Further, the Board found that, despite the IGO having secured (i) multiple e-mails between the vendors and the former employee repeatedly discussing the offer and receipt of gifts for specific events on specific dates, including thank-you notes and similar correspondence after the events, (ii) official expense reports reimbursement records and accounting records from the vendors showing the purchase of gifts for the former employee for specific events on specific dates at specific costs, (iii) vendors' admissions in IGO interviews of repeatedly giving specific gifts to the former employee, (iv) internal vendor e-mails that discuss providing the former employee with specific gifts on specific dates for a specific cost, and (v) the former employee admitting to IGO investigators that he/she had repeatedly received gifts from the vendors, the Board had no evidence of "either a vendor actually gave the item or service, or, that (the former employee) actually accepted it."

Except that a) everyone seems to have agreed it happened and b) as we learned in the Blagojevich trial, it only takes an offer to be illegal, not a consummated act. And thank-you notes seem to indicate a consummated act.


This is small-time stuff, to be sure, but if the ethics board can't bring down the hammer on this, how can anyone expect it to be of any consequence on the big stuff - involving big people? If the office is just going to be feckless, window-dressing - as designed - then just get rid of it and save us some money.


Final irony: The ($3.6 million) Office of Compliance was created by Richard M. Daley "to get around an inspector general who had embarrassed him."

Rahm disbanded the office, but this case was still working its way through Ferguson's system.

"A campaign treasurer for a former state senator, two Cook County corrections officers and four others were snared in an undercover FBI sting in which they paid kickbacks in the hope of securing thousands of dollars in federal grants, according to federal charges unsealed Tuesday," the Tribune reports.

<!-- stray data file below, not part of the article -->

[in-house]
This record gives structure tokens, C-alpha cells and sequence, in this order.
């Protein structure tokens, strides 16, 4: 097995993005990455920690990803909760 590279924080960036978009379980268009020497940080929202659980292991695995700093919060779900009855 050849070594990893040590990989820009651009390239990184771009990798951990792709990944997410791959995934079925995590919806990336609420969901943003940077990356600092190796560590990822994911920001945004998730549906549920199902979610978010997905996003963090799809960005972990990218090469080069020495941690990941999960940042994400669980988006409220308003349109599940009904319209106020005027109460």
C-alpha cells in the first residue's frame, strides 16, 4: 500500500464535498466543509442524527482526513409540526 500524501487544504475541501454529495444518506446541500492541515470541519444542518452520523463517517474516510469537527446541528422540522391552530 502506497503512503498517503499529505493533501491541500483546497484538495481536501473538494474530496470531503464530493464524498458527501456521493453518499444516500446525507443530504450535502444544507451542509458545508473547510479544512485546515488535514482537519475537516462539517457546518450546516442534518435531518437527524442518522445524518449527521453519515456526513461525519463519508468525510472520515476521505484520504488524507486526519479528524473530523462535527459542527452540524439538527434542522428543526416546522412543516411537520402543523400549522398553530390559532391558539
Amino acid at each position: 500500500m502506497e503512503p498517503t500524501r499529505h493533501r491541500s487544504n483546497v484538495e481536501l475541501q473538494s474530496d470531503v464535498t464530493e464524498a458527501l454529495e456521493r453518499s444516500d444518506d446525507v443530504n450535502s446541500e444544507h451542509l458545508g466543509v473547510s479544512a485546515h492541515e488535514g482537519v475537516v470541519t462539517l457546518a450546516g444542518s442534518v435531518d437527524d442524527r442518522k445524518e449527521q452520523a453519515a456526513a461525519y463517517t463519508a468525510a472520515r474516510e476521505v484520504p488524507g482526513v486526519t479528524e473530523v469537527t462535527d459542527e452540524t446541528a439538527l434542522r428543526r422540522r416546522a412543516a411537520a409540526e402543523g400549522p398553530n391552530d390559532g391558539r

The campaign treasurer is Dean Nichols; he worked for Rickey Hendon, who recounted slating him for a seat on the water reclamation board in his book Backstabbers.


Mark Brown provides the context to what otherwise seems like another low-level deal:

"The flamboyant former state senator and alderman ­- who styled himself as one of the most accessible and quotable public officials in Chicago for more than two decades - has steadfastly maintained radio silence for nearly a year and a half now since his abrupt resignation.

"He doesn't call. He doesn't write. The cell phone number that many reporters kept on speed dial has been disconnected. And nobody can remember the last time they saw him at Wallace's Catfish Corner, one of his favorite West Side haunts.

"But Hendon's fingerprints turned up all over a federal criminal complaint unsealed Tuesday in U.S. District Court, where seven people - most of them with some connection to his political organization - were charged with paying kickbacks to a make-believe federal official in exchange for $25,000 government grants.

"While Hendon is not named in the complaint, among the defendants are his former campaign treasurer, Dean Nichols, of Oak Park, and three others who had been paid for doing work for his campaign committee - Reggi Hopkins, Regina Hollie and Anthony Johnson, all of Chicago. Another defendant, Elliott Kozel, had been a small-time Hendon campaign contributor.

"The criminal complaint goes out of its way to mention that Nichols was the treasurer for a campaign committee for a former Illinois state senator, which is how the U.S. attorney's office blows a kiss to somebody like Hendon to make sure he knows they're still thinking about him.

"They also mention that the nephew of this former state senator has drawn their attention. The complaint says that the senator, clearly meaning Hendon, insisted that his nephew get cut in on two grants totaling $210,000 that he helped Hopkins obtain in 2007 and 2008."

Click through to read the rest, I've pinched more than enough.

Stars On Thin Ice
Patience has its limits. In Fantasy Fix.

Chicagoetry: Red Wing, Yellow Sin
Sargent Blackbird at Navy Pier.


The Beachwood Tip Line: Birds and words.


Posted on July 18, 2012

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BOOKS - China Holding Swedish Publisher.